Holiday Tech Spending to Rise 2.3% in 2015: CTA
The Consumer Technology Association (CTA), formerly known as CEA, issued its yearly holiday sales data this week that Shawn DuBravac, the group’s chief economist, said showed tech holiday spending at a “steady state.” Projections were for a 2.3 percent uptick from 2014’s spending, which was up 2.5 percent from the previous year.
Some highlights from the presentation, made during the CES Unveiled event in New York City Tuesday, were as follows:
- Eighty-eight percent of consumers will spend money on all manner of holiday gifts this year; 74 percent say those gifts (excluding accessories) will likely be of CE products.
- The “big five” tech categories that will benefit from tech spending are smartphones, tablets, 4K Ultra HD TV, laptops and desktops, which will account for about half of all tech spending this year.
- There is less interest overtly expressed in TV buying by consumers for this holiday, but DuBravac predicted that the sales results will prove that wrong; he said consumers will not be able to resist “tremendous deals.” Of those planning to buy a TV, nearly 60 percent are planning a 4K Ultra TV purchase; 35 percent plan on buying a “jumbo” screen (60 inches or over) and 78 percent say the TV they buy will be “connected.”
- 4K Ultra HD TVs have already surpassed the four-million-unit mark in units shipped, eclipsing CTA’s July forecast of 4.4 million units to be sold in all of 2015, DuBravac said – so CTA is projecting that over six million units will be shipped for the whole year.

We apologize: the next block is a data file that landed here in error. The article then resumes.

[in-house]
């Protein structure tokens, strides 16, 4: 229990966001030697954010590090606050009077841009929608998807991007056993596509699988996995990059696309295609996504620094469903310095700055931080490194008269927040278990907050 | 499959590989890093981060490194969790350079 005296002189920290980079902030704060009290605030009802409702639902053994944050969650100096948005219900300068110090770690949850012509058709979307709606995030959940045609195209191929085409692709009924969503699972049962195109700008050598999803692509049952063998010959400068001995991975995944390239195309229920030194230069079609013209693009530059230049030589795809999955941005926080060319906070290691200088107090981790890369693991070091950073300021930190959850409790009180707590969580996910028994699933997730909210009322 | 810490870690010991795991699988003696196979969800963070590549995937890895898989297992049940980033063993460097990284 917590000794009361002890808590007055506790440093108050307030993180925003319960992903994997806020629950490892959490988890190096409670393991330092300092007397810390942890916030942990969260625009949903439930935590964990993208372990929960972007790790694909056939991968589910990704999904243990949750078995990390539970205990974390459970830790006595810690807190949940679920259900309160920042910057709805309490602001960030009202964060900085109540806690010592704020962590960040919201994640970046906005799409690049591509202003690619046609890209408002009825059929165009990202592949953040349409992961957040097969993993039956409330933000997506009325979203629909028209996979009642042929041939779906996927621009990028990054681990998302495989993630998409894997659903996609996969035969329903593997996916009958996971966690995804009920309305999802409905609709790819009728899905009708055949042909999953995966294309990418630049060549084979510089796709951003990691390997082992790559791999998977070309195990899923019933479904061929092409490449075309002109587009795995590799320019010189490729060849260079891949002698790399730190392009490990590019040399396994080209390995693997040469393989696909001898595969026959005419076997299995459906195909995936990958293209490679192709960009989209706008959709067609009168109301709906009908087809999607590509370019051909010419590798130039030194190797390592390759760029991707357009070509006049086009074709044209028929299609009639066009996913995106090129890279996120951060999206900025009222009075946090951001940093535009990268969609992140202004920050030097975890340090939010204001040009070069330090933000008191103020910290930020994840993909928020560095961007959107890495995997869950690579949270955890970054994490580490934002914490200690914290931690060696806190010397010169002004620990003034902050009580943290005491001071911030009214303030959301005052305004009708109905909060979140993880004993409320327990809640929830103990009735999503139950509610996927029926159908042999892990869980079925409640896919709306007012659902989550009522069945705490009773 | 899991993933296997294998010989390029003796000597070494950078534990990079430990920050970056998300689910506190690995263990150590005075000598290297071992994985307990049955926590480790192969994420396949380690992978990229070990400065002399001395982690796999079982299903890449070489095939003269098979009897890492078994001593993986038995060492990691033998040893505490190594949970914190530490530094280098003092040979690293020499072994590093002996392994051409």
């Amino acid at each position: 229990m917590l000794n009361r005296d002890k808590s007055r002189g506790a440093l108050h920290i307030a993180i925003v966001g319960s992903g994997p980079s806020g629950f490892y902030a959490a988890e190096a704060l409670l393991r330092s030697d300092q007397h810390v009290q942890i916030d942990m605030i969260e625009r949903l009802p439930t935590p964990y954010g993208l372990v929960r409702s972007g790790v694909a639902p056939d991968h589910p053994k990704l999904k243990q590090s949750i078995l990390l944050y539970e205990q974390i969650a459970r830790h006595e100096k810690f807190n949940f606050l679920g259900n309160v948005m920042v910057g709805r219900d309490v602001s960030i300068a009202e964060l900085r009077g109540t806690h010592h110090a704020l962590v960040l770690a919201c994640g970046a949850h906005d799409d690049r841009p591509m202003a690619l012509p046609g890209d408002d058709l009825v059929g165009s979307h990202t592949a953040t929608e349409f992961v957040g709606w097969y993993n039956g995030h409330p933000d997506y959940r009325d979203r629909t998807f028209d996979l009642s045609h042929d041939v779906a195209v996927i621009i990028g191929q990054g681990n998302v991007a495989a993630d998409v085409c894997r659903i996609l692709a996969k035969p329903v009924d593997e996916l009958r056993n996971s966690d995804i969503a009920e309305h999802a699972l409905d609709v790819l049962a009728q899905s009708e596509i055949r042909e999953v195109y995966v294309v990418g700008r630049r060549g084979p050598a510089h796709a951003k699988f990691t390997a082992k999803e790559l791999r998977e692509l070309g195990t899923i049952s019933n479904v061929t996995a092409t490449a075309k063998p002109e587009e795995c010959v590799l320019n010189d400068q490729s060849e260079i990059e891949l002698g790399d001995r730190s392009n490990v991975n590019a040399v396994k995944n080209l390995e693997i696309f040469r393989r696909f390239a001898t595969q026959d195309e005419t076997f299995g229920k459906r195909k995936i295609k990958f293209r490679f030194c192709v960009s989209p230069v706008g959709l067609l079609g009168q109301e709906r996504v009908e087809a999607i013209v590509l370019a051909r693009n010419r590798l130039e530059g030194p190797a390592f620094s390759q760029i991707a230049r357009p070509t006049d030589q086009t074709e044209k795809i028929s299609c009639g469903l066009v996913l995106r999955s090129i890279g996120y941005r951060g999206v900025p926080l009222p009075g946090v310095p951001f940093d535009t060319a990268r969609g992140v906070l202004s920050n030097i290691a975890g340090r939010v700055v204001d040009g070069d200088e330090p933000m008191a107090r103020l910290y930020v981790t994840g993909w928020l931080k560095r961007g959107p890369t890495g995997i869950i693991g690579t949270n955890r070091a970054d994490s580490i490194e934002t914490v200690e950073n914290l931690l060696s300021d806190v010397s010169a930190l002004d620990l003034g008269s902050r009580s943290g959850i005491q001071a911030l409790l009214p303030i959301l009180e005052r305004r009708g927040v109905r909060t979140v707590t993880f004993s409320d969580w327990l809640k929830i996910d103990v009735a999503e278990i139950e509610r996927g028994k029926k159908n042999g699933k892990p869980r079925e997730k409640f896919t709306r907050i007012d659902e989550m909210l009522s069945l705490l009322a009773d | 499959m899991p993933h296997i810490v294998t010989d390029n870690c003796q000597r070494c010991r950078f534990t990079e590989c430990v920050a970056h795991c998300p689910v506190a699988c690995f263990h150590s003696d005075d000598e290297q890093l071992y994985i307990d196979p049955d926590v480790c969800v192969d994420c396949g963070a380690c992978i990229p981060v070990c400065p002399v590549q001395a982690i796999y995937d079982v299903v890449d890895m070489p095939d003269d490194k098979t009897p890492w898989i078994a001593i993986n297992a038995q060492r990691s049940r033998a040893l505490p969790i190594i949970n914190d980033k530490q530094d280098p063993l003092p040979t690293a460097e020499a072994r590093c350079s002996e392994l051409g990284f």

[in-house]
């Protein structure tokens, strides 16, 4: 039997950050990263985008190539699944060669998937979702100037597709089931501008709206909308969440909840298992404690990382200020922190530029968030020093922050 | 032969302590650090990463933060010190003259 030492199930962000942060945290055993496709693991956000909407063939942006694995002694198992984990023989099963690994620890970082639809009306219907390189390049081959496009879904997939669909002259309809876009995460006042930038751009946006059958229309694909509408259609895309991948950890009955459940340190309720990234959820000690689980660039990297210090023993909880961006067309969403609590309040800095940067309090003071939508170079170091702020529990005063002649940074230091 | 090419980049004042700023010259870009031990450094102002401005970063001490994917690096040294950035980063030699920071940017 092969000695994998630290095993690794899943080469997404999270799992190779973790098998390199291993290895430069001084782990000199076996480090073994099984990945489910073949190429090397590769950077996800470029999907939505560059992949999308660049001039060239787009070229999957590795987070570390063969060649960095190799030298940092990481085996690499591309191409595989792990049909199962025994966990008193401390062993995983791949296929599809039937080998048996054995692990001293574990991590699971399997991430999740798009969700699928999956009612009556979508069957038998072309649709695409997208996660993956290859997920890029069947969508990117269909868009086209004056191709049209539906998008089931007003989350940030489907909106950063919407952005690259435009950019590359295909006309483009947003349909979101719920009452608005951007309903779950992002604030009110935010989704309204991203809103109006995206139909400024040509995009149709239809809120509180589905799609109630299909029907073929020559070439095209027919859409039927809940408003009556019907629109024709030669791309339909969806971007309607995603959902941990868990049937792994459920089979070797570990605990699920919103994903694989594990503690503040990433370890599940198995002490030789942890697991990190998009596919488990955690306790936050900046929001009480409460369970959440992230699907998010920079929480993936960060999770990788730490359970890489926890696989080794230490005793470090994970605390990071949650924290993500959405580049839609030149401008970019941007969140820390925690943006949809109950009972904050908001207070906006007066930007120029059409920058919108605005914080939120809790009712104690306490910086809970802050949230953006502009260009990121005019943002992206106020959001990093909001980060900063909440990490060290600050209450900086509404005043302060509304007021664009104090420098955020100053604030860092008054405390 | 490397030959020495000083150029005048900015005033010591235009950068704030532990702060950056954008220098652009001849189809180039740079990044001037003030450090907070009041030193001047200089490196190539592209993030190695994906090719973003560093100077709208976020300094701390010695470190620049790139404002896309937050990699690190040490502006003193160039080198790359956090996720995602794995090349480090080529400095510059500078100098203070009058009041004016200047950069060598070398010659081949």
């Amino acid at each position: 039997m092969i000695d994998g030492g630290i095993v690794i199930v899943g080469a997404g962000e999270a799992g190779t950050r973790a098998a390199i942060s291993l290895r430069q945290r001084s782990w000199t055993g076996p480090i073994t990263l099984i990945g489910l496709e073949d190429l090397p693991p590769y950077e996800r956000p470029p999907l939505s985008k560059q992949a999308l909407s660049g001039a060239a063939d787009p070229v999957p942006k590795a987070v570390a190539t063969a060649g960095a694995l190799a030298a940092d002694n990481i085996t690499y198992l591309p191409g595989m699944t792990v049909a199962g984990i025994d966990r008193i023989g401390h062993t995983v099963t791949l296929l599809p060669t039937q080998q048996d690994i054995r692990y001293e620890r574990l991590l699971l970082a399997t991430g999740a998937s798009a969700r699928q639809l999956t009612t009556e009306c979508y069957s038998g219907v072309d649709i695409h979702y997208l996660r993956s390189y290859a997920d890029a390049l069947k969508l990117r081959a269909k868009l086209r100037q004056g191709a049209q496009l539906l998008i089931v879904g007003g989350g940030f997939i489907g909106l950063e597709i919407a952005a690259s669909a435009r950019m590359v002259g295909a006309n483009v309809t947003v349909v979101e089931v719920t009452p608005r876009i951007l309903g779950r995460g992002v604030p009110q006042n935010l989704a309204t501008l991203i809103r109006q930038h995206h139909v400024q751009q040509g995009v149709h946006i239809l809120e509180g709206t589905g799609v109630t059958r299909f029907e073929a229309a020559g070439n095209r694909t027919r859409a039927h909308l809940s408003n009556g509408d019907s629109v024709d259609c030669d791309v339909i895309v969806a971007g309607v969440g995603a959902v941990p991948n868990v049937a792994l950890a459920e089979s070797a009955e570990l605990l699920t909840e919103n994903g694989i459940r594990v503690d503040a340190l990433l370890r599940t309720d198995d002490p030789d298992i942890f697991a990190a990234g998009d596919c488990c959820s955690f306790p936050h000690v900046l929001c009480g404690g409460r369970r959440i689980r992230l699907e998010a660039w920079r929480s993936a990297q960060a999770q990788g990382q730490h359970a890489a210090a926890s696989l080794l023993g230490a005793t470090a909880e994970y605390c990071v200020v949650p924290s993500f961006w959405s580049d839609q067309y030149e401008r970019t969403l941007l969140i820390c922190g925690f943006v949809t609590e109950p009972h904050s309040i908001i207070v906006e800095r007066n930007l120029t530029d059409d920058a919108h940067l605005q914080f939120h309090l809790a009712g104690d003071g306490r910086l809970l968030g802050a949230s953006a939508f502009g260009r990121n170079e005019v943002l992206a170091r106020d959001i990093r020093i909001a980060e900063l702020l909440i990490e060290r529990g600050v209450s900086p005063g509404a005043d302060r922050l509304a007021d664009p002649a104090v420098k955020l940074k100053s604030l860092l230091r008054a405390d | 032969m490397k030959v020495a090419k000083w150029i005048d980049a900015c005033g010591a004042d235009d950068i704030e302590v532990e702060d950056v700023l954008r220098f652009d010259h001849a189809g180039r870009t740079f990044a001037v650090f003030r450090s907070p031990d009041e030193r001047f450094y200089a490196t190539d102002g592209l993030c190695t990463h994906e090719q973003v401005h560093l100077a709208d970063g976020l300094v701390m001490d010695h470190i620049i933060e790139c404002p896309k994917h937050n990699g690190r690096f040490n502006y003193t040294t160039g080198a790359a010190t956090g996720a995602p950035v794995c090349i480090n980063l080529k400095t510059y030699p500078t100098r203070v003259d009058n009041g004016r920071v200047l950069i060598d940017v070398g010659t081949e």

- 52 percent of those surveyed plan on an audio gift purchase. The following categories have gained in favor as gifts over 2014: Bluetooth speakers (25 percent vs. 14 percent), sound bars (12 percent vs. eight percent) and portable wireless speakers (18 percent vs. 14 percent). Headphones continue to be a favored gift item by 28 percent of those surveyed.
- Mobile devices will be used by 57 percent of consumers to inform and educate themselves before a purchase – and mobile will be used in about 18 percent of online sales transactions.
- DuBravac noted a shift towards later holiday purchasing, with consumers waiting and watching for the best time to pull the purchase trigger. Most, though, said they expect deals to be comparable to last year.
- Some of the mega retailers, such as Sears, Walmart, and Target, are working hard to bridge the gap between in-store and online purchasing, offering things like curbside pickup of items purchased online, or as in the case of Staples, a “Skip the Lines” promotion that encourages online purchasing on Thanksgiving and in-store pickup on Friday.
- “Black Friday has become a victim of its own success” – Retailers have expanded it to encompass the whole week, and some are having it span the entire month of November.
- “‘Closed on Thursday’ is the new ‘Open on Thursday’” – A host of retailers is making a point of being physically closed Thursday, but their online channels, which are still open on Thursday, are a key part of the strategy.